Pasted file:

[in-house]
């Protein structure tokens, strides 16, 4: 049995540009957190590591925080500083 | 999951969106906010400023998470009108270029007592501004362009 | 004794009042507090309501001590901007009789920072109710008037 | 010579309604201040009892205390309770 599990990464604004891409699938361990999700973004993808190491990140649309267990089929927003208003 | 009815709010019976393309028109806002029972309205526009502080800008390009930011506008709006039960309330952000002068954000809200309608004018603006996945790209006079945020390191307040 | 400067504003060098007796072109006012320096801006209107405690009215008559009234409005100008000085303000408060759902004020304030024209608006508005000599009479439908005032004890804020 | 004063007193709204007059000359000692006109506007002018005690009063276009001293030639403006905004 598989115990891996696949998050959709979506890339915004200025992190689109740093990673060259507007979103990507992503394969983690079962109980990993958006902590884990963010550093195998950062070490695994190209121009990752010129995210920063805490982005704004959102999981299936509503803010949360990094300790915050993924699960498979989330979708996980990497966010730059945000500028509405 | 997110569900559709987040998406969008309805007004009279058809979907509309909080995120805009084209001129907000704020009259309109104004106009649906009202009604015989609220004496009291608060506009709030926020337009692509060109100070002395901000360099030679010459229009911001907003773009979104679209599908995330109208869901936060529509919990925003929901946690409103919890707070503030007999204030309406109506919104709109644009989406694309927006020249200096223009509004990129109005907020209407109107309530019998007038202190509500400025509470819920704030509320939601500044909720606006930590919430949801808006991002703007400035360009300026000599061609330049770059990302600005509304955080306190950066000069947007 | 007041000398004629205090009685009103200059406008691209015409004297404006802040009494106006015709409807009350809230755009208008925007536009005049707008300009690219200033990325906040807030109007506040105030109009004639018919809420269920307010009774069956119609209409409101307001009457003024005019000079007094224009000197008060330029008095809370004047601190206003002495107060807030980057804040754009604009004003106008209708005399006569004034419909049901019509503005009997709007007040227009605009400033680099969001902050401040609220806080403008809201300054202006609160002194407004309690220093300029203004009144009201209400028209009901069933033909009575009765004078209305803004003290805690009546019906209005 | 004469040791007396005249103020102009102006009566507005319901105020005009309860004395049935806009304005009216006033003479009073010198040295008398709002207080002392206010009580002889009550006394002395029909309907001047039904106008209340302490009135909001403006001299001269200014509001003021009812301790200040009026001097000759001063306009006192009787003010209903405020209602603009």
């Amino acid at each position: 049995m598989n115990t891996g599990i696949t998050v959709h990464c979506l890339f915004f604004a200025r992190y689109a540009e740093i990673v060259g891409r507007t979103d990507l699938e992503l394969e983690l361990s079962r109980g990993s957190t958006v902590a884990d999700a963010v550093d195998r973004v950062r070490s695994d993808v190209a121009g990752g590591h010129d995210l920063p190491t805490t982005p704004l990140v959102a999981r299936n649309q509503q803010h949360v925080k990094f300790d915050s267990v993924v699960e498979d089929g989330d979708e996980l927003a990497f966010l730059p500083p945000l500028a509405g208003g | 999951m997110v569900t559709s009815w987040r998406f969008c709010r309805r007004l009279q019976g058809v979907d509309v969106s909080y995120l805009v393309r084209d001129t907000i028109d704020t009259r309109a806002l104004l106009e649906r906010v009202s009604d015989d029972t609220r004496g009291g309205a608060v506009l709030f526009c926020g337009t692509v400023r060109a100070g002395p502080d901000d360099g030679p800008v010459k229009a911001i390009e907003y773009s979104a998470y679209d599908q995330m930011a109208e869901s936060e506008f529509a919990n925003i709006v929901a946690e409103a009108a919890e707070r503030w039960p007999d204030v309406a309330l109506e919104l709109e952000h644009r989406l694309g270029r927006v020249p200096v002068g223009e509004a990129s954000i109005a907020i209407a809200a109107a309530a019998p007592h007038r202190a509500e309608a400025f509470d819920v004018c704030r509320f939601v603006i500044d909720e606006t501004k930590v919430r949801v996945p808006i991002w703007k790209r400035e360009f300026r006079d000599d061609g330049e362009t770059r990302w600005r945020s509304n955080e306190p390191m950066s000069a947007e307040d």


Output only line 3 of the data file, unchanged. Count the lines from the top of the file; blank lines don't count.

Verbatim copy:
């Amino acid at each position: 049995m598989n115990t891996g599990i696949t998050v959709h990464c979506l890339f915004f604004a200025r992190y689109a540009e740093i990673v060259g891409r507007t979103d990507l699938e992503l394969e983690l361990s079962r109980g990993s957190t958006v902590a884990d999700a963010v550093d195998r973004v950062r070490s695994d993808v190209a121009g990752g590591h010129d995210l920063p190491t805490t982005p704004l990140v959102a999981r299936n649309q509503q803010h949360v925080k990094f300790d915050s267990v993924v699960e498979d089929g989330d979708e996980l927003a990497f966010l730059p500083p945000l500028a509405g208003g | 999951m997110v569900t559709s009815w987040r998406f969008c709010r309805r007004l009279q019976g058809v979907d509309v969106s909080y995120l805009v393309r084209d001129t907000i028109d704020t009259r309109a806002l104004l106009e649906r906010v009202s009604d015989d029972t609220r004496g009291g309205a608060v506009l709030f526009c926020g337009t692509v400023r060109a100070g002395p502080d901000d360099g030679p800008v010459k229009a911001i390009e907003y773009s979104a998470y679209d599908q995330m930011a109208e869901s936060e506008f529509a919990n925003i709006v929901a946690e409103a009108a919890e707070r503030w039960p007999d204030v309406a309330l109506e919104l709109e952000h644009r989406l694309g270029r927006v020249p200096v002068g223009e509004a990129s954000i109005a907020i209407a809200a109107a309530a019998p007592h007038r202190a509500e309608a400025f509470d819920v004018c704030r509320f939601v603006i500044d909720e606006t501004k930590v919430r949801v996945p808006i991002w703007k790209r400035e360009f300026r006079d000599d061609g330049e362009t770059r990302w600005r945020s509304n955080e306190p390191m950066s000069a947007e307040d």